I hope that you aren't expecting that kind of blog post - however I have books I could point you towards.
I am a librarian, after all.
For the last 5+ years, since moving to Massachusetts, I have learned more about organic food, local farming, and the big business of commercial animal "farms" and GMOs (genetically modified organisms). On my bookshelf sits Animal, Vegetable, Miracle, Plenty, and The Backyard Homestead. I've seen The Corporation, The World According to Monsanto, and am girdling my loins for the arrival of Food Inc. from my Netflix queue.
It makes eating a scary thing. You realize that corn is in EVERYTHING, that most packaged meat in the store came from multiple animals that were crowded in tiny spaces, and that most every fruit or vegetable traveled hundreds of miles and was sprayed with hundreds of chemicals. There have been illnesses and recalls all over the news for foods that have been exposed to bacteria strains that have no business being there.
But I love to eat. So what's a girl to do, besides wring her hands and grab the next box of Twinkies? (Never. Who wants to eat a food that has a half-life?) She makes changes.
I have started gardening. I make sure that my garden seeds are heirloom. I recycle. I go to the Farmers Markets during the summer season. I freeze and can. I make most meals instead of buying frozen lunches. I have found a local provider for milk and meats and shop at the little co-op downtown. But I want more.
Earlier this summer, I visited a friend who is making things work right in her own backyard. Besides keeping her budget as tight as possible, I have seen her chickens and her beehive. Right behind the house. She made her first batch of honey this past fall. I have read the stories about Colony Collapse Disorder affecting beehives. I walked a lavender labyrinth this summer and sat down to watch scores of bees and other insects collecting pollen and nectar from the plants. Never a childhood fan of bees, I have gained an understanding of their necessity to what I do NOW. Some of my garden can self-pollinate, but not all of it. What would happen if there were no honeybees?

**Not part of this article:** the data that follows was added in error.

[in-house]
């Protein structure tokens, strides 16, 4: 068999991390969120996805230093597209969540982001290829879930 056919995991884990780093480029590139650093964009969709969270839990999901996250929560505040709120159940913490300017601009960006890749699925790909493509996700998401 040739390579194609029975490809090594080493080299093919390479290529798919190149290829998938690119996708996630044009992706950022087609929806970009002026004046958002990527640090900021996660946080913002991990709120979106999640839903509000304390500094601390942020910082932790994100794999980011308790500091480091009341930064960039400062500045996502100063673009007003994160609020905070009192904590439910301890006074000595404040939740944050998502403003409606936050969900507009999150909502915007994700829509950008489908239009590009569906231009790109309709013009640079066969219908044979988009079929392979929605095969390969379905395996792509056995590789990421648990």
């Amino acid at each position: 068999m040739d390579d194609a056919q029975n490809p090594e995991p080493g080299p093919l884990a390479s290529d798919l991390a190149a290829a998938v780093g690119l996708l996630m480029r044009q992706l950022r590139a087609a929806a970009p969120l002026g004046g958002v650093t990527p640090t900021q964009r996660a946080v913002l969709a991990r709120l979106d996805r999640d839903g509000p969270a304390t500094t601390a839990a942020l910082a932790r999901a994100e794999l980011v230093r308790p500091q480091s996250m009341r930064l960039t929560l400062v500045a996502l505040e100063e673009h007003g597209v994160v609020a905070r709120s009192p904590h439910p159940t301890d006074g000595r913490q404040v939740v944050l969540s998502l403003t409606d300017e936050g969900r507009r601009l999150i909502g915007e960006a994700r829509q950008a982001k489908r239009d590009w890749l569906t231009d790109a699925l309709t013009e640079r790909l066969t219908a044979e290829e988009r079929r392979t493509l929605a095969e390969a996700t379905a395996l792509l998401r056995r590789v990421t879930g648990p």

So, I discovered the Worcester County Beekeepers Association. They teach Bee School every year and I have decided to attend. I'm excited, a bit nervous and filled with the wonder of learning something new. I don't know if I am going to have a hive at this point, but I hold the possibility.
Free-range organic chicken eggs cost an average of $4 a dozen or more. My family can go through 2-4 dozen a month. It would be more economical - and more work, and more fun - to have chickens at home. Many urban lots are large enough to house a half dozen chickens. We currently have a 20 x 50 ft. dog pen in the backyard, left by the landlord through the winter (and where my garden will be going once it comes down). That would be enough space itself for a dozen hens or more. Alas, my city does not allow chickens within their municipal limits.
What is being called the Urban Chicken Movement has seen a big rise over the last couple of years. Many cities, larger than my own, allow penned chickens on housing lots. Seattle, Los Angeles, Atlanta, Rochester NY, among others. So, why not here? Why can't we have chickens in the city? I doubt I am the only person in town who wants them. There are so many GOOD reasons to have them. Check out the benefits of urban chickens here, here and here! Who's going to get the word out, look into how other groups enacted local ordinance changes, talk to people, get the ball - or the egg - rolling? Who is going to be the first to step forward and say "Why not?"
Gandhi said "You must be the change you wish to see in the world", or as I like to say, "Put Up or Shut Up". So, I guess the change I desire has to start somewhere, and where better than with me.